Human rights can be said that it is part of a world social process which can be expressed as the international law of human rights. Further, international law is seen as an inter-cultural law, and an appeal to international law is the evidence of the universal standard of human rights. Regardless of this justification, it is said that universality of human rights must be recognised in the context of the different cultures that exist . When discussing the universality of human rights, Dias has identified three main types of attack on the universality of human rights i.e. ; the proponents of New World Order, governments of the developing countries and the leadership of religious fundamentalism and ethnic anarchism.
The International Proclamation have thus for left dignity undefined and many legal commentators cite it as a ‘reason’ but are ambiguous about its application. We live in a word in which the idea of human dignity is everywhere invoked and everywhere contested. As a matter of constitutional practice and the basis of legal / judicial decisions, in the decades since the end of world war-II , human dignity has emerged as the organizing idea of the ground breaking paradigm in the public law. In jurisdiction around the world including India, human dignity is invoked as a right or value that imposes an overarching obligation on all public authorities , as the underlying basis of the constitutional rights, as an interpretive principal for determine the protections that particular constitutional rights afford, as a constraint on the kind of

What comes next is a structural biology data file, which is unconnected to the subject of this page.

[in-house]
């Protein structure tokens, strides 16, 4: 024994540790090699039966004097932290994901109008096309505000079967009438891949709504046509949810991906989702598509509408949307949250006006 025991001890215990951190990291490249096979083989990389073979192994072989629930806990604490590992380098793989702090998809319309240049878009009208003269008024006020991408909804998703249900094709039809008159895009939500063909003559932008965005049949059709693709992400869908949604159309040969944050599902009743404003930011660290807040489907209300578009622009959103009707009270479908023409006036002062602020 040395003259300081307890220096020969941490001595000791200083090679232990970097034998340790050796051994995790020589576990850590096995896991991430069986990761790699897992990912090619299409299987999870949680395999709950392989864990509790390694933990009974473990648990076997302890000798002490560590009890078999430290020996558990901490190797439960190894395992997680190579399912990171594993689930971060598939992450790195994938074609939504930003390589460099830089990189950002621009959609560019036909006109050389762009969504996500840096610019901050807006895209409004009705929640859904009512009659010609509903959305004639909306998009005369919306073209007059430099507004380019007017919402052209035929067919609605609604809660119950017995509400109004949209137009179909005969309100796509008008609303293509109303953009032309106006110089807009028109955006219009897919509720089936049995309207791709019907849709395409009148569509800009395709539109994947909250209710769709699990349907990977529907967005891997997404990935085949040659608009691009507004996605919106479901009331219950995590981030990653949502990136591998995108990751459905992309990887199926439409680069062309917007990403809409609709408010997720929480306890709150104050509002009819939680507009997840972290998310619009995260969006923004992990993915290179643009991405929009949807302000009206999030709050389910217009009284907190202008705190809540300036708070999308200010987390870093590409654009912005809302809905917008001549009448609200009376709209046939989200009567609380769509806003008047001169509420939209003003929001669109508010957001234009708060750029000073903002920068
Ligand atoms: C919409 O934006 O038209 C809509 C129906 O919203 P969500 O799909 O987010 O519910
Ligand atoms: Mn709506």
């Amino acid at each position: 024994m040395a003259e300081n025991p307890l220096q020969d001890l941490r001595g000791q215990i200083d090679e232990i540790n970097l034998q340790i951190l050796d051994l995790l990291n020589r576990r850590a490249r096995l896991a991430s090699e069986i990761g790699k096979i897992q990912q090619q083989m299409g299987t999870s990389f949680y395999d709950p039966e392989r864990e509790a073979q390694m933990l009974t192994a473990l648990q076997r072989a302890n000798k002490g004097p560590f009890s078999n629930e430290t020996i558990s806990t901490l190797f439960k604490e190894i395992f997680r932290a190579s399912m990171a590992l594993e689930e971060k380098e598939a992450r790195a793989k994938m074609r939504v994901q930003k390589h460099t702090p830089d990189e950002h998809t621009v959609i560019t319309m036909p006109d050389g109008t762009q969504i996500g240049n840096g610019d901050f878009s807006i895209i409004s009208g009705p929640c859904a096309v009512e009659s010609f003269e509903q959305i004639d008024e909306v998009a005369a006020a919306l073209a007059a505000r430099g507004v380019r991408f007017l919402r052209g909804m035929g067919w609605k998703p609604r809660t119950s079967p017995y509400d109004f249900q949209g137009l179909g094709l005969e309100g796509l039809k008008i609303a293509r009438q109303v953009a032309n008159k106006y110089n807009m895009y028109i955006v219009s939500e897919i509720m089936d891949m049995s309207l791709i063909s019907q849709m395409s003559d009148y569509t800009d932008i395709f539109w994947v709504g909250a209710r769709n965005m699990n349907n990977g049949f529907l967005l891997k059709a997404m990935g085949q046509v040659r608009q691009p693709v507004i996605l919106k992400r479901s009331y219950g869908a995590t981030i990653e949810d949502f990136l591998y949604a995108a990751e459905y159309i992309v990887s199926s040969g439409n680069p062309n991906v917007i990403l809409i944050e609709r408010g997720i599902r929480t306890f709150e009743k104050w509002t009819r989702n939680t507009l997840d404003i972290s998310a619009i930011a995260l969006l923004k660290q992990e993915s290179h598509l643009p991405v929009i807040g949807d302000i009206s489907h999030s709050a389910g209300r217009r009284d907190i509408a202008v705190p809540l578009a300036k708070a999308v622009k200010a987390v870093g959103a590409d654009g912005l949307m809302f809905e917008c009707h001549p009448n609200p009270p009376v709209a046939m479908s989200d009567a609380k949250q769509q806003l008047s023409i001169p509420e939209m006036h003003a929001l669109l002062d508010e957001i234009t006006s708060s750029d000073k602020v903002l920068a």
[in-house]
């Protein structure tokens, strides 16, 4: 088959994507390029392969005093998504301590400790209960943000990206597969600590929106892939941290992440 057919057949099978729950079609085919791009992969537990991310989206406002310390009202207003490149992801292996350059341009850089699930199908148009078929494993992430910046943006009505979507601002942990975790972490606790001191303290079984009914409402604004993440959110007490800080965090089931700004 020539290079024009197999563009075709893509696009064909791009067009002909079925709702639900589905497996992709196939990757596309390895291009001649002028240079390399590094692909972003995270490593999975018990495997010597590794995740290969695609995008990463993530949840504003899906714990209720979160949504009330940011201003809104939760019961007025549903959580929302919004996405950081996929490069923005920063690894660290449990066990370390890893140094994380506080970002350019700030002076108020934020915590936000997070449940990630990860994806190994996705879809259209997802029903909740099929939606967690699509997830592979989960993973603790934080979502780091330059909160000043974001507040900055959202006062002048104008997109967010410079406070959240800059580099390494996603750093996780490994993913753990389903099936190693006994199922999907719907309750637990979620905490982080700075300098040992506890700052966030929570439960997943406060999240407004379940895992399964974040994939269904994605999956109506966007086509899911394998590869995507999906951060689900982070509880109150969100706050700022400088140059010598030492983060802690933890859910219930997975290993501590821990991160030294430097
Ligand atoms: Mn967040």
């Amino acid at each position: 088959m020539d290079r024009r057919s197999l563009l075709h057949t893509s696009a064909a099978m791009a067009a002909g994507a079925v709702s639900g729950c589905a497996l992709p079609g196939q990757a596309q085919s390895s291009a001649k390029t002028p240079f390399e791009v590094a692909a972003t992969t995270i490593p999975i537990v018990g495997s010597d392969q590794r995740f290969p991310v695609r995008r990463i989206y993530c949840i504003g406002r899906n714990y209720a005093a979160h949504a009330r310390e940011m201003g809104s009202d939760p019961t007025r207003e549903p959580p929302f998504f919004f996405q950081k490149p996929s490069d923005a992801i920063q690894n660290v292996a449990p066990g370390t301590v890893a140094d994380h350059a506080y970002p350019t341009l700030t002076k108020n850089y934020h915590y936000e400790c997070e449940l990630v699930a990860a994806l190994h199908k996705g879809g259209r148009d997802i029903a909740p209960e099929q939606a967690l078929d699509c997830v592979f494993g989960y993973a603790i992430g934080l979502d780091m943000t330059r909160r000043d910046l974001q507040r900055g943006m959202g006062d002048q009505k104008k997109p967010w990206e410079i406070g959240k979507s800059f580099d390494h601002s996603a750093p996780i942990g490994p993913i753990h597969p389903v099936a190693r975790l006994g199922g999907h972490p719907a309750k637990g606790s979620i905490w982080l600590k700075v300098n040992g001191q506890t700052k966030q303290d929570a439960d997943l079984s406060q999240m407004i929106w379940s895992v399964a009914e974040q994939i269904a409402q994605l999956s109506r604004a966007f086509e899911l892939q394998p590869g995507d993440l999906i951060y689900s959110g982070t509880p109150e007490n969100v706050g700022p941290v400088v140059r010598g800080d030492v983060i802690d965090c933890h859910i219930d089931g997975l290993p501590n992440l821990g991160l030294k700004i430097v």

The notion of human rights is relatively a new concept in human history. Article 1 of Declaration of Human Rights ''All beings are born free and equal in dignity and rights’’ states a universal request for fundamental human rights of individuals to be upheld by state and non-state actors in any circumstances. Owing it to the history of war and violence, particularly to the atrocities caused by Second World War, the concept and understanding of human rights have eventually become embodied in universal consciousness, actively promoted and theoretically guaranteed by numerous international documents and international human rights law. Still, the undoubtable commitment and responsibility to implement human rights standards is the one of the state